Mike Brooks – What A Gathering
Mike Brooks – What A Gathering
Label: Burning Sounds | Format: LP | Street date: January 28, 2022 | Website label
1. You Never Know
2. Love Won’t Come Easy
3. Far Away Land
4. Fighting You’re Brethren
5. Never Give Up
1. Somebody’s Stolen My Girl
2. Oh Oh Natty Dread
3. Woman Of Assylum
4. What A Gathering
Singer and producer Mike Brooks along with singer, deejay, producer Patrick Lloyd Francis aka Jah Lloyd created their Teem label in the early ’70s and apart from producing and releasing their own music also did that for other artists like The Heptones and The Mighty Diamonds (think: Shame And Pride). In 1976, Burning Sounds released Mike Brooks’ LP What A Gathering, a compilation of tracks recorded at Channel One and produced by Jah Lloyd and named after Mike Brooks’ biggest hit, in the UK.
The Artist’s Story
Mike Brooks (aka Mikey Brooks or Prince Michael) isn’t a name that will register with casual reggae fans but connoisseurs will definitely know of him. Born Edmund Brooks in Westmoreland, Jamaica, was raised in East Kingston, near Mountain View Avenue. After singing at school and performing regularly at the ‘Idler’s Rest’ on Chancery Lane in Kingston, he made his start in the business singing with a little-known vocal group called the Tots (who also included Norris Reid and in Brooks’ words ‘a guy called Tony’). The group recorded their debut The Earth Is The Fullness for Lee “Scratch” Perry, but split up soon afterwards. However, he would often contribute to recording sessions at Lee Perry’s Black Ark Studio organized by his friend Pat Francis, who deejayed under the name of Jah Lloyd, before he re-emerged as a solo singer in the mid-’70s. Although Mike Brooks is an unsung hero who without a doubt has made his mark on the music’s development, he has always remained shrouded from the limelight which can only be explained by a lack of connections in the music industry or sheer bad luck.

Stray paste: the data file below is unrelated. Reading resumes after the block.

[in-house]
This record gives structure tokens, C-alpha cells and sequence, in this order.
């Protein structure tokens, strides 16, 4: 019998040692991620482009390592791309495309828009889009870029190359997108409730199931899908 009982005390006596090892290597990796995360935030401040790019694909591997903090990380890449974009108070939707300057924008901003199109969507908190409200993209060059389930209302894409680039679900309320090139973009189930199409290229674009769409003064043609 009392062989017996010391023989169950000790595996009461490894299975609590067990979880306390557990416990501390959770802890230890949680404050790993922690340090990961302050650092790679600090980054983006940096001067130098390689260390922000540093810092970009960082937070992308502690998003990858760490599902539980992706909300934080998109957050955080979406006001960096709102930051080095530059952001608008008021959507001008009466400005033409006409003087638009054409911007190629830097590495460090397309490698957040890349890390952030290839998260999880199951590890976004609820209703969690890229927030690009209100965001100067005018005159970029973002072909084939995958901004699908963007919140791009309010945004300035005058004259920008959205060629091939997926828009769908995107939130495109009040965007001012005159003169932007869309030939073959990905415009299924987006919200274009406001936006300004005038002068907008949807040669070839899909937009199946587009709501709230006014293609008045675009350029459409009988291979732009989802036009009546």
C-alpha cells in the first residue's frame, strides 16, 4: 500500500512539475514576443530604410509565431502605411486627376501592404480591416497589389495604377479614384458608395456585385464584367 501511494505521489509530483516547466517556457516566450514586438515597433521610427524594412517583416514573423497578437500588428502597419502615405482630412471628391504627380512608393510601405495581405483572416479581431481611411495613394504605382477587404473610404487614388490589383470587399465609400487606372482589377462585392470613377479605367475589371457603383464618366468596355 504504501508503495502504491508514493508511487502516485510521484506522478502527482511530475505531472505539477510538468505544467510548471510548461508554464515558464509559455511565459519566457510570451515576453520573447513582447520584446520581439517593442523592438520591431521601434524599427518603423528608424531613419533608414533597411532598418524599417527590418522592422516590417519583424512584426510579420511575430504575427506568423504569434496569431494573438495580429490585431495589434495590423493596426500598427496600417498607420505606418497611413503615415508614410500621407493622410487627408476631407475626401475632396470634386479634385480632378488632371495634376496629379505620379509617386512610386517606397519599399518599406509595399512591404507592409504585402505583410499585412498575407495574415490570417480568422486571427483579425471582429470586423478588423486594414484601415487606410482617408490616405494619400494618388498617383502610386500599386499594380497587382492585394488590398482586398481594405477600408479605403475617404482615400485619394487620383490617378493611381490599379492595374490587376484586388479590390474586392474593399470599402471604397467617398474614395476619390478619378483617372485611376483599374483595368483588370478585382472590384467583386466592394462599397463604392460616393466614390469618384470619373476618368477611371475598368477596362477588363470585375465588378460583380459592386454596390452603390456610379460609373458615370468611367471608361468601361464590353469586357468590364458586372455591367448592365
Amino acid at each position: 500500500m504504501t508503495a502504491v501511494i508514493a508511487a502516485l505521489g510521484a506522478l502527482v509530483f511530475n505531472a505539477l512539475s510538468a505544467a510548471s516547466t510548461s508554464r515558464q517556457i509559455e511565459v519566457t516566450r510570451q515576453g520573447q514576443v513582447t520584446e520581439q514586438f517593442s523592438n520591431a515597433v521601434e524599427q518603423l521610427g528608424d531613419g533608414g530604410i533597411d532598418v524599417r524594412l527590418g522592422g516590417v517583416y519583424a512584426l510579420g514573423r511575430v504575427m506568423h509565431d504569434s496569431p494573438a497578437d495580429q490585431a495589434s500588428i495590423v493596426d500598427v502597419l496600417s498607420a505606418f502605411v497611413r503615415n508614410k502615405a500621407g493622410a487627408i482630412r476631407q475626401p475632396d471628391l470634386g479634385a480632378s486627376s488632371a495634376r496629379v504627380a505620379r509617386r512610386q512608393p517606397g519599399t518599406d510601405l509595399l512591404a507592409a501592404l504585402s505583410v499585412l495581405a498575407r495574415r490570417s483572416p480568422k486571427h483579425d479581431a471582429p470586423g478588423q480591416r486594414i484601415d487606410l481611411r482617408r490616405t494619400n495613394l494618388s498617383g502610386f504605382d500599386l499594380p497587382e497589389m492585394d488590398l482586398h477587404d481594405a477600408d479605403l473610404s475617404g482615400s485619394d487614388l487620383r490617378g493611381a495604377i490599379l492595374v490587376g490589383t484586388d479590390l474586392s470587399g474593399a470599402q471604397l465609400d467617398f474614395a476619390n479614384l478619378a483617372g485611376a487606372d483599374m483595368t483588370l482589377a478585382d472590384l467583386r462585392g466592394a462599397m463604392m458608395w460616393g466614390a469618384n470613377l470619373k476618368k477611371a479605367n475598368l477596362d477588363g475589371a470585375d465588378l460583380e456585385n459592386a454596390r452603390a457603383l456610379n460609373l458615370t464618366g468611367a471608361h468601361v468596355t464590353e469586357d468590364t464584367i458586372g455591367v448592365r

After its original UK release in 1976, Burning Sounds reissued What A Gathering in 2017 on CD along with 1983 released LP One Love featuring riddims played by the Roots Radics. And now, five years later, they come up with a reissue of the What A Gathering album for vinyl collectors of which we noticed that the song playback doesn’t match the printed running order. For your convenience, we listed the correct running order in this review under ‘tracklist’.
This side takes off with three cover songs which add little although they are not really bad. First, there’s Mike Brooks’ version of Errol Dunkley’s smooth trombone-led 1972 lover’s lament You Never Know. Even though it’s a nicely done version, it doesn’t come near the original. Instead, The Heptones’ Love Won’t Come Easy is a far better effort with a killer bass sound that puts a big smile on your face. It can be a bit tricky to cover a song of Bob Andy and it shows when Mike Brooks takes I Don’t Want To See You Cry (here re-titled Far Away Land) to cover. In all, it’s not a very convincing rendition of the Studio One classic. The last two tracks on this side are originals and show that Mike Brooks is a roots singer par excellence. Both, Fighting You’re Brethren and Never Give Up, are great ’70s roots tunes with especially the latter worth going on repeat.
The other side contains four tracks with next to two roots tunes also offering the listener two lovers pieces. Things get started with Mike Brooks’ rendition of Delroy Wilson’s ska tune Somebody’s Stolen My Girl, recorded for Coxsone Dodd in 1965. Although it is a solid effort, this track and then also Woman Of Assylum fail to make an everlasting impression. The enjoyable Oh Oh Natty Dread with its Rasta-inspired lyrics is a good example of the kind of tunes that were in fashion during the roots era. The LP is rounded off by What A Gathering, which comes on a riddim that in reggae circles is mainly known from Leroy Smart’s popular stone-cold classic rockers tune Ballistic Affair from 1976. The riddim was laid by the Channel One house band, the Revolutionaries (built around Sly & Robbie), and is a ferocious updating of the Studio One classic College Rock riddim.
Recorded at Channel One and backed by the Revolutionaries, this reissued LP reminds people of what a fine singer Mike Brooks is.